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Kyrie Irving Earned the Right to Play Outside of LeBron's Shadow

Kyrie Irving is a player who signed a max deal with the Cavs expecting to lead his own team. Maybe the time has finally come for him to do that elsewhere.

Championships are not the only thing worth playing basketball for. It’s kind of blasphemous to say—obviously every player in the NBA should want to win on some level—but not even a pseudo-guaranteed trip to the Finals every year will always be fulfilling. Kyrie Irving upset the off-season apple cart (and multiple writers’ vacations) by requesting a trade from the Cavaliers earlier this month, a request that was made public by perhaps dubious methods.

Irving’s decision has expectedly drawn criticism. Albert Burneko thinks he’s “kind of a dumbass". Marcus Thompson thinks Irving’s ego ballooned after 2016 Finals. LeBron James maybe (but probably not) wants to beat Irving’s ass. This all seems a little heavy handed.

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Making basketball all about winning the Finals is reductive and one of the most annoying things about sports. Not to get too philosophical here, but in life, the journey can often be more rewarding than the result. And does the journey to the Finals for the Cavs—specifically for Irving—seem all that rewarding from the outside?

Think of what Irving deals with on a nearly daily basis. An unwavering spotlight on seemingly every shot. Passive-aggressiveness from LeBron, who is trying to lead a team he isn’t quite committed to. And the expectation that the only way your season even matters is if you win the last game on the NBA calendar. Maybe all of those things are worth it for an opportunity to play in the Finals every year, but it’s equally possible having more ownership of your team is ultimately more satisfying.


It’s been discussed at length since Irving’s trade request became public, but let’s rehash for a quick second: Playing with LeBron comes with pros and cons. For a star player, it means more fame, a higher public profile, and a chance to win multiple titles. It also means taking a backseat, getting publicly criticized, and an expectation that you’ll fall in line even if James doesn’t have to play by the same rules.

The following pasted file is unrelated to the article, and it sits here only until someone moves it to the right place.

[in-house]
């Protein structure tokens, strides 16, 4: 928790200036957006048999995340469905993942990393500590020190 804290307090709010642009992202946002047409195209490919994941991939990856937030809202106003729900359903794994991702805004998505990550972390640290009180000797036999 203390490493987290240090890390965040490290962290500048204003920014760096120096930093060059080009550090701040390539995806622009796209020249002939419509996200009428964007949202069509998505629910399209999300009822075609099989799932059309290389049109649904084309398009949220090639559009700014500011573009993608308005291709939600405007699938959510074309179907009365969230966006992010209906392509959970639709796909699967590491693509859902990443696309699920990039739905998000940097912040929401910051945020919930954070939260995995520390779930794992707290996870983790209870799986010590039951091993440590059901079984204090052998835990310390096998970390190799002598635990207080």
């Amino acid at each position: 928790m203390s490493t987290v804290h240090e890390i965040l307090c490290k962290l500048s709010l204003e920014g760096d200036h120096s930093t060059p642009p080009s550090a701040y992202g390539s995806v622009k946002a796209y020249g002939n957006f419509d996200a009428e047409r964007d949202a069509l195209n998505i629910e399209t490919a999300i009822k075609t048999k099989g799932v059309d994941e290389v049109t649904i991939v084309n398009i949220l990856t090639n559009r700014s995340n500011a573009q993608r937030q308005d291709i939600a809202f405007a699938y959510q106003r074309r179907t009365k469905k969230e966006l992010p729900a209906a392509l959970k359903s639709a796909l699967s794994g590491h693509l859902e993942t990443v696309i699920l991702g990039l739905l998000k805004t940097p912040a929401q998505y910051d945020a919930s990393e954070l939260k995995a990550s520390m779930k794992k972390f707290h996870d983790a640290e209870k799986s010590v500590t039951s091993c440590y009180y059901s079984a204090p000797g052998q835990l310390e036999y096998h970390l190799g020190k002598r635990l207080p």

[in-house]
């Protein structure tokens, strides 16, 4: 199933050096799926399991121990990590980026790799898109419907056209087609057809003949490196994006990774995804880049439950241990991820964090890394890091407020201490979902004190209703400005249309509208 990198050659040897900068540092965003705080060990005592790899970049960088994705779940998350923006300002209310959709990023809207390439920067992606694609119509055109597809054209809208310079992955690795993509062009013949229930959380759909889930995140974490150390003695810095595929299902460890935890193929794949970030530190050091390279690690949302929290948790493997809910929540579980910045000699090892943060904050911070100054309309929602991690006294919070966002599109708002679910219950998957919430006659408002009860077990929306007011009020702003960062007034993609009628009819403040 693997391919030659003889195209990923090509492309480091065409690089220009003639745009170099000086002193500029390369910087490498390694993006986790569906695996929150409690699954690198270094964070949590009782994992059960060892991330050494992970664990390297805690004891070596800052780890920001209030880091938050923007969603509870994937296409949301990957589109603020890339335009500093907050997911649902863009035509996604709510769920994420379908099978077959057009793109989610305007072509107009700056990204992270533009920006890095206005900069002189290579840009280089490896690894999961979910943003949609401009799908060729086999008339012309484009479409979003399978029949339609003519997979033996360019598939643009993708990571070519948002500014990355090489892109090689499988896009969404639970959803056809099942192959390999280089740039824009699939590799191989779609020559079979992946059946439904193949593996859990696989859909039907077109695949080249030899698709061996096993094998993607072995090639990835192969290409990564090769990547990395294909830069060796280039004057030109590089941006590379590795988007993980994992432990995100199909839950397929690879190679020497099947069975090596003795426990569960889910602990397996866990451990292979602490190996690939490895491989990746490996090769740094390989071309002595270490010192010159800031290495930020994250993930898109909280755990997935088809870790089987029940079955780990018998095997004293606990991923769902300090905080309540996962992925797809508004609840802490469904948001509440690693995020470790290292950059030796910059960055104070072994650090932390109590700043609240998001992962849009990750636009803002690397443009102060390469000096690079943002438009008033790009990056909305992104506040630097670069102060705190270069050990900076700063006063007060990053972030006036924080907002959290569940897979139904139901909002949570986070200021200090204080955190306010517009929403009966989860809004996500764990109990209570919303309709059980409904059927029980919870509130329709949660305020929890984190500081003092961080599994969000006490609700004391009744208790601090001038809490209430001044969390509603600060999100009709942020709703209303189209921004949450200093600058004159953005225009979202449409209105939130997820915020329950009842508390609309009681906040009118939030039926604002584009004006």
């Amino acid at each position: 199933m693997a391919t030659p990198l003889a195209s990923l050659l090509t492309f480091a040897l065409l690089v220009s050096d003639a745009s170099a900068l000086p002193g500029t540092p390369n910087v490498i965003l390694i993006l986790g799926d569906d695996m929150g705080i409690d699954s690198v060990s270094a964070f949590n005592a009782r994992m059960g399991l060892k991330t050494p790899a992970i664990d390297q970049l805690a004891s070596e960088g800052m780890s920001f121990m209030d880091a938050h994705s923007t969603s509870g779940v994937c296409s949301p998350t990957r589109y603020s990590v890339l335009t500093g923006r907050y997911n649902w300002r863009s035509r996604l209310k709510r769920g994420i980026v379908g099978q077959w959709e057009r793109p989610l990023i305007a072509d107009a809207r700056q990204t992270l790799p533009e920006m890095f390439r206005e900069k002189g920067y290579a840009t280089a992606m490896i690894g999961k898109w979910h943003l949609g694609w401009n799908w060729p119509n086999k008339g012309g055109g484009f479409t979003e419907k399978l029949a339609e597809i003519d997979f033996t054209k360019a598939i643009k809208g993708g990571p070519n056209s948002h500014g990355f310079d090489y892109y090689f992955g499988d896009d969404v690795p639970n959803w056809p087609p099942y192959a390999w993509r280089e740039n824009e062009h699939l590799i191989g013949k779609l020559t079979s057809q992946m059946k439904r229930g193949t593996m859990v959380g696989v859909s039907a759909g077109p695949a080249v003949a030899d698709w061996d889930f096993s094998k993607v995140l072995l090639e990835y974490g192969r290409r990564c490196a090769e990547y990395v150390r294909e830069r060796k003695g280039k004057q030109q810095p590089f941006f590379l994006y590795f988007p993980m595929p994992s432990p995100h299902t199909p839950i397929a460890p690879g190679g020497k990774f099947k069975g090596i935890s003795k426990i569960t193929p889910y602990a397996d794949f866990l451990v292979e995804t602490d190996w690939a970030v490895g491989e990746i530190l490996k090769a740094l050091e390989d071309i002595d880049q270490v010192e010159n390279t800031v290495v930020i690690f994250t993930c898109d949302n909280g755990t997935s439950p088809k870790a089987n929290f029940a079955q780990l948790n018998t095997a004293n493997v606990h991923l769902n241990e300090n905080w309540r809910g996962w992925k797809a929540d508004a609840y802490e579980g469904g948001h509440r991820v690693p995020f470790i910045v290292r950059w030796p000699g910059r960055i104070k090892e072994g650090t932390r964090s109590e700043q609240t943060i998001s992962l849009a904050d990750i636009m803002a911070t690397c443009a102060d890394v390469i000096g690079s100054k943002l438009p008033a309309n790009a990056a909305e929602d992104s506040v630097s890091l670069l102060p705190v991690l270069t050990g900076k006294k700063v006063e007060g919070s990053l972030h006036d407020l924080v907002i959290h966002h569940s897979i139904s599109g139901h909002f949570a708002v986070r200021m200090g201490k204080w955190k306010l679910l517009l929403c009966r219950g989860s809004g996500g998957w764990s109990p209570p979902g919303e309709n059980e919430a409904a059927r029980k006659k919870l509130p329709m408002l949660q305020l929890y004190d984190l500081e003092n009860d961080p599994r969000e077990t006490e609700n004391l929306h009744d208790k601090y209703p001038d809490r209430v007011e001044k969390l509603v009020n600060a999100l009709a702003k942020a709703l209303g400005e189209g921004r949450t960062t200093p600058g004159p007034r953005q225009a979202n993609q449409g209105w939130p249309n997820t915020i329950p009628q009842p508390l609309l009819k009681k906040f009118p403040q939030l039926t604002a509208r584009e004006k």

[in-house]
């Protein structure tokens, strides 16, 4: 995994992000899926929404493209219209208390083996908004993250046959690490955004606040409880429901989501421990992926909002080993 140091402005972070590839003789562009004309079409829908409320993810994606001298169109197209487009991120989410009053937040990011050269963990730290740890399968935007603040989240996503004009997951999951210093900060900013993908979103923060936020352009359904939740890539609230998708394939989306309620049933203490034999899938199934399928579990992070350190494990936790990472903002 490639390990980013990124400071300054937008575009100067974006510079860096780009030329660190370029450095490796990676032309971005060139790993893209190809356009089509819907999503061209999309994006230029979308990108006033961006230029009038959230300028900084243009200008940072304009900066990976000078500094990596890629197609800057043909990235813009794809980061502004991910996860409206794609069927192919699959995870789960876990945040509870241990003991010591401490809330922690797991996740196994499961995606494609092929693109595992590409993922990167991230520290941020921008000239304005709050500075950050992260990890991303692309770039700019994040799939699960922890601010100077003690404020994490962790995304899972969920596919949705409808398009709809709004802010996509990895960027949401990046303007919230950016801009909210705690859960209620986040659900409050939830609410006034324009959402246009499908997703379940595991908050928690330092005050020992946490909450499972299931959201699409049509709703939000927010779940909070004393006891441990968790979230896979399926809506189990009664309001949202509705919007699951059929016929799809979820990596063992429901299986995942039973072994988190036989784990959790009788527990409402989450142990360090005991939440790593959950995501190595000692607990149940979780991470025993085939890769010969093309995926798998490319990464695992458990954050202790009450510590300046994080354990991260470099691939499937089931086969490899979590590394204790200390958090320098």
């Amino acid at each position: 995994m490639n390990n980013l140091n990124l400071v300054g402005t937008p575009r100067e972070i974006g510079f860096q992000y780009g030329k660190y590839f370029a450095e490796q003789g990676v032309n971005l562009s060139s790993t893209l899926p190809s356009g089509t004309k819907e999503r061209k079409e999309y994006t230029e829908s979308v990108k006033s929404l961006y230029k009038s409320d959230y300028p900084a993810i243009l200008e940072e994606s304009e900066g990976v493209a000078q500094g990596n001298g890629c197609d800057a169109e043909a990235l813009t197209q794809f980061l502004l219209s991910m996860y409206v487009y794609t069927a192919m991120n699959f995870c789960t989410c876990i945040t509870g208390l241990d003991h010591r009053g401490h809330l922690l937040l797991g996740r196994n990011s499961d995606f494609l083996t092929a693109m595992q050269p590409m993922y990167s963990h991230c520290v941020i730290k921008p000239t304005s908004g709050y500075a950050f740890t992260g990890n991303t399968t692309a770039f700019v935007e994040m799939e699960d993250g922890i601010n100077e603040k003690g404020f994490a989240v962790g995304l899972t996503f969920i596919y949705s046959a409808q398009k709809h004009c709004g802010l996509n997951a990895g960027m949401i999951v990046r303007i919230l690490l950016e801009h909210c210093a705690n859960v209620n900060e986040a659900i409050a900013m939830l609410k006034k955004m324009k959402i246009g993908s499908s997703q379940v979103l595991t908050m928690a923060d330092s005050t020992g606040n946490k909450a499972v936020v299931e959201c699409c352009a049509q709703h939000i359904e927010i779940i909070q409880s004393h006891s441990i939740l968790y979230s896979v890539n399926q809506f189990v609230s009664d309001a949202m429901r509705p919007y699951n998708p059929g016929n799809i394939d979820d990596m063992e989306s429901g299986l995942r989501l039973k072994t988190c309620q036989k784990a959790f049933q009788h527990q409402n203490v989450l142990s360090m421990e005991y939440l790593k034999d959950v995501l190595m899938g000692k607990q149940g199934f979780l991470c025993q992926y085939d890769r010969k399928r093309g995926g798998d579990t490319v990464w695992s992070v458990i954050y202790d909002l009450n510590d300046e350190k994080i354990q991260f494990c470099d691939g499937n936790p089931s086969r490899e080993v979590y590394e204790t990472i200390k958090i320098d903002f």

It’s unfair to Irving to assume he doesn’t know how good he has it. It’s unfair to assume he doesn’t realize with his own team not only comes the credit but also the blame. If he’s willing to live with the burden of success falling on his own shoulders, what’s so offensive about that? This isn’t a role player or scrub asking for a chance to see how far he can lead a team. This is someone who signed a max contract expecting to lead the Cavs himself before LeBron showed up. This is someone who hit one of the best shots in Finals history in the face of the league’s unanimous MVP. That player shouldn’t be curious about what he can do outside of LeBron’s shadow?

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Of course, there are numerous examples of stars going out on their own and not exactly succeeding. Russell Westbrook’s MVP campaign ultimately ended in a first-round exit. Kobe Bryant ran Shaq out of town, only to request his own trade when the Lakers couldn’t surround him with enough talent. So what? The same confidence that allowed Irving to rise over Stephen Curry with the Finals on the line is the same confidence that makes him believe he can lead his own team—you can’t separate what makes Irving great from his desire to forge his own path.

Maybe Kyrie will actually get traded and flame out spectacularly in his new home. Maybe he’ll continue to play poor defense, stray away from passing the ball, and everyone around the league will say I told you so. But at least in that scenario, Irving will know. He’ll know he didn’t have what it takes to create a winner based around his talents. He’ll know he couldn’t lift a team to same heights LeBron has lifted the Heat and Cavs.

And knowing is better than the alternative. Sure, Irving can stick with the Cavs, maybe ride to one more Finals before LeBron likely leaves, and earn the reputation as one of the greatest sidekicks of all-time. It takes more guts—however foolish it seems—to try to win as the hero.

The odds are stacked against Irving. So is, seemingly, the court of public opinion. But as he enters the prime of his career, he’s earned a chance to prove he can be the leader of his own team. Win, lose or draw, Irving deserves to know how far his own talents can take him.